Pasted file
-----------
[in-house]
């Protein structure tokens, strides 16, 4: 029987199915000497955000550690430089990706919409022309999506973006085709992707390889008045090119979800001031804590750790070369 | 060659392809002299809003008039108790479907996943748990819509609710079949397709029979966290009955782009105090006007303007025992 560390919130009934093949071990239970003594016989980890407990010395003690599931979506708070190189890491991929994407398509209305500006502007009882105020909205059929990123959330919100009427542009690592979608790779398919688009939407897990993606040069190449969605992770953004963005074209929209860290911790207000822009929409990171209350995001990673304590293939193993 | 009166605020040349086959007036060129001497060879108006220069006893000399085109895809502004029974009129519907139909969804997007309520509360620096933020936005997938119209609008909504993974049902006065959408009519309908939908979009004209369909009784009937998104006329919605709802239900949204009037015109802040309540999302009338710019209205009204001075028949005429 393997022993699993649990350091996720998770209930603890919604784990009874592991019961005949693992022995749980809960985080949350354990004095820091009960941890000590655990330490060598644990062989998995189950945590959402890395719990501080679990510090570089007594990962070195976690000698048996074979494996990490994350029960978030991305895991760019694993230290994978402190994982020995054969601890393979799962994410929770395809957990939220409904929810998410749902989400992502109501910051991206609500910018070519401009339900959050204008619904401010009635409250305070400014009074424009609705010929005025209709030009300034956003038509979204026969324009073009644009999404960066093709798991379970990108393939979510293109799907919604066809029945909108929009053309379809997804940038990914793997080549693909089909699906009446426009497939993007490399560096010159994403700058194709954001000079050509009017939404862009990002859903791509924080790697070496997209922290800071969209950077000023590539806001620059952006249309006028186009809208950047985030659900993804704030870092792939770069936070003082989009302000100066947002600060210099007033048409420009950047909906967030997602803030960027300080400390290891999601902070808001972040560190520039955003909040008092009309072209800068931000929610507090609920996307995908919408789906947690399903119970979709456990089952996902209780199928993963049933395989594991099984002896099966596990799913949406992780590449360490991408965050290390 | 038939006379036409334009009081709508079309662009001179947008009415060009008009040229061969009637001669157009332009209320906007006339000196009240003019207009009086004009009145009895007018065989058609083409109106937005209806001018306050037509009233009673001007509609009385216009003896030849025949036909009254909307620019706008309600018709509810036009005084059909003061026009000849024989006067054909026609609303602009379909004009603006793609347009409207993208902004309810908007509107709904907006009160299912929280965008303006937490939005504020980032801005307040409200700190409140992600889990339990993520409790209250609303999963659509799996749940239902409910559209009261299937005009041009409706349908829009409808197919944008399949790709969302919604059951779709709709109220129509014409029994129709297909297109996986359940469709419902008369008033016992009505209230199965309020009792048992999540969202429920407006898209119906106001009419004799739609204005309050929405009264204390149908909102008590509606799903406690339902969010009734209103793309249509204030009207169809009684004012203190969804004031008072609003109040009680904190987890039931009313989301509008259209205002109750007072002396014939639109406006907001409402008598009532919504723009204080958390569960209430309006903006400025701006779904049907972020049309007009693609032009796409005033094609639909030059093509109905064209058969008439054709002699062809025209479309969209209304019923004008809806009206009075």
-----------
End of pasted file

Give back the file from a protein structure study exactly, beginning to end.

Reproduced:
[in-house]
């Protein structure tokens, strides 16, 4: 029987199915000497955000550690430089990706919409022309999506973006085709992707390889008045090119979800001031804590750790070369 | 060659392809002299809003008039108790479907996943748990819509609710079949397709029979966290009955782009105090006007303007025992 560390919130009934093949071990239970003594016989980890407990010395003690599931979506708070190189890491991929994407398509209305500006502007009882105020909205059929990123959330919100009427542009690592979608790779398919688009939407897990993606040069190449969605992770953004963005074209929209860290911790207000822009929409990171209350995001990673304590293939193993 | 009166605020040349086959007036060129001497060879108006220069006893000399085109895809502004029974009129519907139909969804997007309520509360620096933020936005997938119209609008909504993974049902006065959408009519309908939908979009004209369909009784009937998104006329919605709802239900949204009037015109802040309540999302009338710019209205009204001075028949005429 393997022993699993649990350091996720998770209930603890919604784990009874592991019961005949693992022995749980809960985080949350354990004095820091009960941890000590655990330490060598644990062989998995189950945590959402890395719990501080679990510090570089007594990962070195976690000698048996074979494996990490994350029960978030991305895991760019694993230290994978402190994982020995054969601890393979799962994410929770395809957990939220409904929810998410749902989400992502109501910051991206609500910018070519401009339900959050204008619904401010009635409250305070400014009074424009609705010929005025209709030009300034956003038509979204026969324009073009644009999404960066093709798991379970990108393939979510293109799907919604066809029945909108929009053309379809997804940038990914793997080549693909089909699906009446426009497939993007490399560096010159994403700058194709954001000079050509009017939404862009990002859903791509924080790697070496997209922290800071969209950077000023590539806001620059952006249309006028186009809208950047985030659900993804704030870092792939770069936070003082989009302000100066947002600060210099007033048409420009950047909906967030997602803030960027300080400390290891999601902070808001972040560190520039955003909040008092009309072209800068931000929610507090609920996307995908919408789906947690399903119970979709456990089952996902209780199928993963049933395989594991099984002896099966596990799913949406992780590449360490991408965050290390 | 038939006379036409334009009081709508079309662009001179947008009415060009008009040229061969009637001669157009332009209320906007006339000196009240003019207009009086004009009145009895007018065989058609083409109106937005209806001018306050037509009233009673001007509609009385216009003896030849025949036909009254909307620019706008309600018709509810036009005084059909003061026009000849024989006067054909026609609303602009379909004009603006793609347009409207993208902004309810908007509107709904907006009160299912929280965008303006937490939005504020980032801005307040409200700190409140992600889990339990993520409790209250609303999963659509799996749940239902409910559209009261299937005009041009409706349908829009409808197919944008399949790709969302919604059951779709709709109220129509014409029994129709297909297109996986359940469709419902008369008033016992009505209230199965309020009792048992999540969202429920407006898209119906106001009419004799739609204005309050929405009264204390149908909102008590509606799903406690339902969010009734209103793309249509204030009207169809009684004012203190969804004031008072609003109040009680904190987890039931009313989301509008259209205002109750007072002396014939639109406006907001409402008598009532919504723009204080958390569960209430309006903006400025701006779904049907972020049309007009693609032009796409005033094609639909030059093509109905064209058969008439054709002699062809025209479309969209209304019923004008809806009206009075």